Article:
Monday, April 14, 2008
Search for the church
I'm reading through the book of Acts these days, scribbling in my journal any mention or description of the early church.
This exercise has been very enlightening.
What precipitated this investigation? I've been reading some intriguing books lately (Organic Church by Neil Cole and So You Don't Want to Go to Church Anymore by Jake Colsen) and most of them hold out unconventional views of the Body of Christ. It has been my practice over the years to take all interesting ideas and hold them next to scriptural truths to see if there's a match.
Some tidbits I've uncovered in Acts: The early church met daily and did not have a set time or place to convene. They shared all their worldly goods with each other. The leaders were simple and uneducated men, who did not cease preaching and teaching Jesus. They considered suffering for the sake of Christ a privilege. The early believers shared a lot of meals together and were generally a happy bunch (although there was some whining in chapter 6).
I've only read through the sixth chapter, but it's been a challenge to view the church through fresh, non-traditional eyes.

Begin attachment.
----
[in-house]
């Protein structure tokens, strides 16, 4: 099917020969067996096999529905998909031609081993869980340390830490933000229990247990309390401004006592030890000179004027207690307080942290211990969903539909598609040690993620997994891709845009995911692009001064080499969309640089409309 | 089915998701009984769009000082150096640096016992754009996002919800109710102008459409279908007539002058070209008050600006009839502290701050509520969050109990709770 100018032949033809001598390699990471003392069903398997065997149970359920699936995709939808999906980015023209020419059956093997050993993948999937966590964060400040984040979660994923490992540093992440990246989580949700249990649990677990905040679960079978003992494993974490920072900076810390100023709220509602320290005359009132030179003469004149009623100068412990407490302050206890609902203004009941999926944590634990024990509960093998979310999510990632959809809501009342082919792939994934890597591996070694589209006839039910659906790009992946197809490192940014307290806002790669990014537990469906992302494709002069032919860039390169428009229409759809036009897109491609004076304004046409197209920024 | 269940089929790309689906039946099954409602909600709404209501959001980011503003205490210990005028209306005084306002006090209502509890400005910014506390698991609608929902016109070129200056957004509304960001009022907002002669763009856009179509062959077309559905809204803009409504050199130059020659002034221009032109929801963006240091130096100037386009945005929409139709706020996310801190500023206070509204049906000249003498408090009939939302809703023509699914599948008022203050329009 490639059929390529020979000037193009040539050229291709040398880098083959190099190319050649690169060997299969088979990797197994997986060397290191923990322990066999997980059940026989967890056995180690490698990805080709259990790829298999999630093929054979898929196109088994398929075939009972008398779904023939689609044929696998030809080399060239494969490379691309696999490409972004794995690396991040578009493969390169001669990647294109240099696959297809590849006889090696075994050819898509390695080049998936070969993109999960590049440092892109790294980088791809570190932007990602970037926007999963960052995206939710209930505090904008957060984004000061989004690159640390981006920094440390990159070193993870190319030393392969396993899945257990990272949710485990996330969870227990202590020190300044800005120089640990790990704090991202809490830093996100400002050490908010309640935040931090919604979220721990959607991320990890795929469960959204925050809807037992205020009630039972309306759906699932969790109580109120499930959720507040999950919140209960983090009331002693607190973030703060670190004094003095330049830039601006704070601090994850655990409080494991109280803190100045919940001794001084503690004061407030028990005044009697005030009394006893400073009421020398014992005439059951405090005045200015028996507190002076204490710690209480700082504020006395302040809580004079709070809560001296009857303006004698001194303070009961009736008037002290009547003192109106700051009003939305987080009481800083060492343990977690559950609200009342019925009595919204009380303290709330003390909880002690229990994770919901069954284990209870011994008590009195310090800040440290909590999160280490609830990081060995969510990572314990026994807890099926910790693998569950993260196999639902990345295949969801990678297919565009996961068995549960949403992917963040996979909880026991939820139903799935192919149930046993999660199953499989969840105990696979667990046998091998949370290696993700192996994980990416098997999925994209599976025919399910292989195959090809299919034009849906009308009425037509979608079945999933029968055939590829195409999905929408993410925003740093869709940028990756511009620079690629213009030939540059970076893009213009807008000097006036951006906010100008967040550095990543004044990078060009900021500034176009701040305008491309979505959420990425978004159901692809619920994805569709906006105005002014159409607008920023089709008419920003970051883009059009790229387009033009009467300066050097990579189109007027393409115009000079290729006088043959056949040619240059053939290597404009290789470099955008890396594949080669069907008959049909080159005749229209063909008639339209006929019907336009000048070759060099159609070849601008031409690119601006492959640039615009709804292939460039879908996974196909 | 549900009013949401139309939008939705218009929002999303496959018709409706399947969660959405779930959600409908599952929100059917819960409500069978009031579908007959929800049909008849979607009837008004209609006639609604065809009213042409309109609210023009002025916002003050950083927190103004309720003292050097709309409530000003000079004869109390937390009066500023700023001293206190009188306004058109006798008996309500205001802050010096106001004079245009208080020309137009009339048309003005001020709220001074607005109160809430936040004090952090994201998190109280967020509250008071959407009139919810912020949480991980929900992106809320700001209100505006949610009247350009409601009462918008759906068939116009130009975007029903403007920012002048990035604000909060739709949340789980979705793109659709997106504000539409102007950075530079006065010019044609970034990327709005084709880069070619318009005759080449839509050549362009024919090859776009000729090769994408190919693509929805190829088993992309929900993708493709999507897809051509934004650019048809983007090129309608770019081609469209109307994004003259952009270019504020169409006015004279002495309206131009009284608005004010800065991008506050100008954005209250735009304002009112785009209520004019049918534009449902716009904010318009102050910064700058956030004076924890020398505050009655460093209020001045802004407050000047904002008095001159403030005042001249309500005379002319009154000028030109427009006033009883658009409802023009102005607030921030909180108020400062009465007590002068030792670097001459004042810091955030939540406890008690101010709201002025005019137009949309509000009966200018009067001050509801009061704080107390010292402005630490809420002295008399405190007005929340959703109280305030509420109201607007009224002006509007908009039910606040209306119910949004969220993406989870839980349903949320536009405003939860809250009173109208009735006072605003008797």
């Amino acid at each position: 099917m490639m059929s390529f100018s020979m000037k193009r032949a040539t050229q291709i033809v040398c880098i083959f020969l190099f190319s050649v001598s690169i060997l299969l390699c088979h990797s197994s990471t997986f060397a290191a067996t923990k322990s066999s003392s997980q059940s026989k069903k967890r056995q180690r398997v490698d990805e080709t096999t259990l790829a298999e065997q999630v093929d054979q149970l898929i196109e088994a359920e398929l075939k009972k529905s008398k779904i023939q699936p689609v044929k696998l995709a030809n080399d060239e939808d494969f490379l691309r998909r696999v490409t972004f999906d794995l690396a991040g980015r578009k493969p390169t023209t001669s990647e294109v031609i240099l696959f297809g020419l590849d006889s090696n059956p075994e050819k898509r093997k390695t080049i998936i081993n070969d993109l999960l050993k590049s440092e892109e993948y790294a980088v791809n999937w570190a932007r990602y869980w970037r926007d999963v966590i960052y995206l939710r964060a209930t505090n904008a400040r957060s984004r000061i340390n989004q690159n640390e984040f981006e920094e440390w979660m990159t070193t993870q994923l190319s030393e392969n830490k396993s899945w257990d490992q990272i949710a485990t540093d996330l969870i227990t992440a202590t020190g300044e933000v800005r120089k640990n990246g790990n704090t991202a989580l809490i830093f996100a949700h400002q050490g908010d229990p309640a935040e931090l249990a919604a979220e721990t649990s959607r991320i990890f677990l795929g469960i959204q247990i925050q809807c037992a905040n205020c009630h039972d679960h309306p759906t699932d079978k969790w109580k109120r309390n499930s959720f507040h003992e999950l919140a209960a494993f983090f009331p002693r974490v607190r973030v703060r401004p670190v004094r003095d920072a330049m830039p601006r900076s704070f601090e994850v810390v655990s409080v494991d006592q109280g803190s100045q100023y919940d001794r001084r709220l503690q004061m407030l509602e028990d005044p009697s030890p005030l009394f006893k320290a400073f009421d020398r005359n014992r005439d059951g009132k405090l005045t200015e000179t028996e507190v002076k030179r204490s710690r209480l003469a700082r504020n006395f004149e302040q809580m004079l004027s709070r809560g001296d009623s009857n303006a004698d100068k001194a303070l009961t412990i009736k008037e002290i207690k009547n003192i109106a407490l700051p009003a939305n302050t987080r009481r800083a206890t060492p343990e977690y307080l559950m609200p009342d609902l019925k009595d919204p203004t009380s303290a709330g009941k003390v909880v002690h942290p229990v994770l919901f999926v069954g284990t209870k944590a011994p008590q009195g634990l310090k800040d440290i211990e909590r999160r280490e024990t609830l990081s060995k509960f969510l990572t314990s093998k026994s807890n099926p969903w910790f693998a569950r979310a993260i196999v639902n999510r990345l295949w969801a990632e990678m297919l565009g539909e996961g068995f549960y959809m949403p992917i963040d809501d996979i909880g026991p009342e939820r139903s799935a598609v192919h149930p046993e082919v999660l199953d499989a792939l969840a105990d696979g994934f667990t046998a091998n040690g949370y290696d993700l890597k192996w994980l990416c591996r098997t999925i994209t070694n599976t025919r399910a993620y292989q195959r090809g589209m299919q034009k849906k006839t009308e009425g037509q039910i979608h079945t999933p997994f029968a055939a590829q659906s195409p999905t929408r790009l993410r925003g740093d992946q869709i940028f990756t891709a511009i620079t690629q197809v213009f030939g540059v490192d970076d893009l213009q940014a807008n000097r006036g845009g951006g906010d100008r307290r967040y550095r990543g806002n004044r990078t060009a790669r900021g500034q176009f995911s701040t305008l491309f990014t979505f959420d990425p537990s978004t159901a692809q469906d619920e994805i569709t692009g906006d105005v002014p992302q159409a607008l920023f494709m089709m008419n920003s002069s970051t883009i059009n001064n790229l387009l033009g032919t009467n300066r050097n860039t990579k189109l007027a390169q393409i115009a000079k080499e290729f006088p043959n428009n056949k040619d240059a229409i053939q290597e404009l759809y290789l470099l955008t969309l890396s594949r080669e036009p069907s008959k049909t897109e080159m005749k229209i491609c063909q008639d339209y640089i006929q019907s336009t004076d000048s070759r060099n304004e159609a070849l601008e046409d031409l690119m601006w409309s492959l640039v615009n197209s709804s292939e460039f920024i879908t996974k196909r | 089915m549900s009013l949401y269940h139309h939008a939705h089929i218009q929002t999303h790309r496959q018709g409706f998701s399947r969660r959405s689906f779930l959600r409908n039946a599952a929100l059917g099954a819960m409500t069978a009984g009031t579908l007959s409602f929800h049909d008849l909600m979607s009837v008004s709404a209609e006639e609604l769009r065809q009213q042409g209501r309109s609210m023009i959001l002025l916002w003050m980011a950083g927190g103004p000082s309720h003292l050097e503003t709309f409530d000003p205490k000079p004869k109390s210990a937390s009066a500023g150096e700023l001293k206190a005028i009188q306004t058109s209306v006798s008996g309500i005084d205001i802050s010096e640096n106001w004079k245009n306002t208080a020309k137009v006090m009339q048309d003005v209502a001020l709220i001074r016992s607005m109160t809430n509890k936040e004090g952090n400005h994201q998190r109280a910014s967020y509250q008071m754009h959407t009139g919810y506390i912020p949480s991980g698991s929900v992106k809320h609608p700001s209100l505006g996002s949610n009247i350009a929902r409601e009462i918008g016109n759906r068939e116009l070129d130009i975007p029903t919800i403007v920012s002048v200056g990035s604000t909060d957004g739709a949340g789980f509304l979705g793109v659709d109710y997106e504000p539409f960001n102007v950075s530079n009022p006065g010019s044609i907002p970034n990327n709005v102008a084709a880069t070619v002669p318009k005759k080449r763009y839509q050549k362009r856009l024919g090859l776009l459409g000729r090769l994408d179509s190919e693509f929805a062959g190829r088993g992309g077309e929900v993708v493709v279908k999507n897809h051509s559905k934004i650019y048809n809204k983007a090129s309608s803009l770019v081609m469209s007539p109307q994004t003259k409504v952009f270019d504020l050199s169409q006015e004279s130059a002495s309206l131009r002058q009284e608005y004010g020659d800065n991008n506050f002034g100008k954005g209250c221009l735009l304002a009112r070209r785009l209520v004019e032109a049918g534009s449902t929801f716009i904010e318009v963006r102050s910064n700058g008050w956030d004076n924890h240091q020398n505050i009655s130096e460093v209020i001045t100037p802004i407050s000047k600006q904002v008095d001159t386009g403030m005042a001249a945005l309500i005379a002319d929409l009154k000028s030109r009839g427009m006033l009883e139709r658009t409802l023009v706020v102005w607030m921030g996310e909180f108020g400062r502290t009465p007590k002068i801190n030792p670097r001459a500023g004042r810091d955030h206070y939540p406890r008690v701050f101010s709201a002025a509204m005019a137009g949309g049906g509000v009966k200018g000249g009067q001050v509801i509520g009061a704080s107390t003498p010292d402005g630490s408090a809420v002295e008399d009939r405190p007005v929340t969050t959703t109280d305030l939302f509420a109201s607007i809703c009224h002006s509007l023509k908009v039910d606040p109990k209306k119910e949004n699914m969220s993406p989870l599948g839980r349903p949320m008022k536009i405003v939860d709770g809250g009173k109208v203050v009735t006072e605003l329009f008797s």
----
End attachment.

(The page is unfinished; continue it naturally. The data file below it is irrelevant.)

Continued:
I think it's pretty intriguing that Jesus Himself didn't say much about His church--His Bride--except for the important fact that He is the One who will build it. His church cannot be built by human hands.
That's one of the reasons I love the name of the fellowship we "break bread" with now: Cornerstone. In Acts 4:11, Peter quotes this verse to his hearers, "The stone which you builders rejected has become the Cornerstone . . ."
So, Jesus is the architect and the foundation of the church He is building. How cool is that? Kind of takes the pressure off us, if you think about it. Maybe that's why the early believers spent so much time hanging out together, breaking bread with "gladness and simplicity of heart."
So, who wants to come over for dinner Thursday night? You bring the bread, and we'll do the rest . . .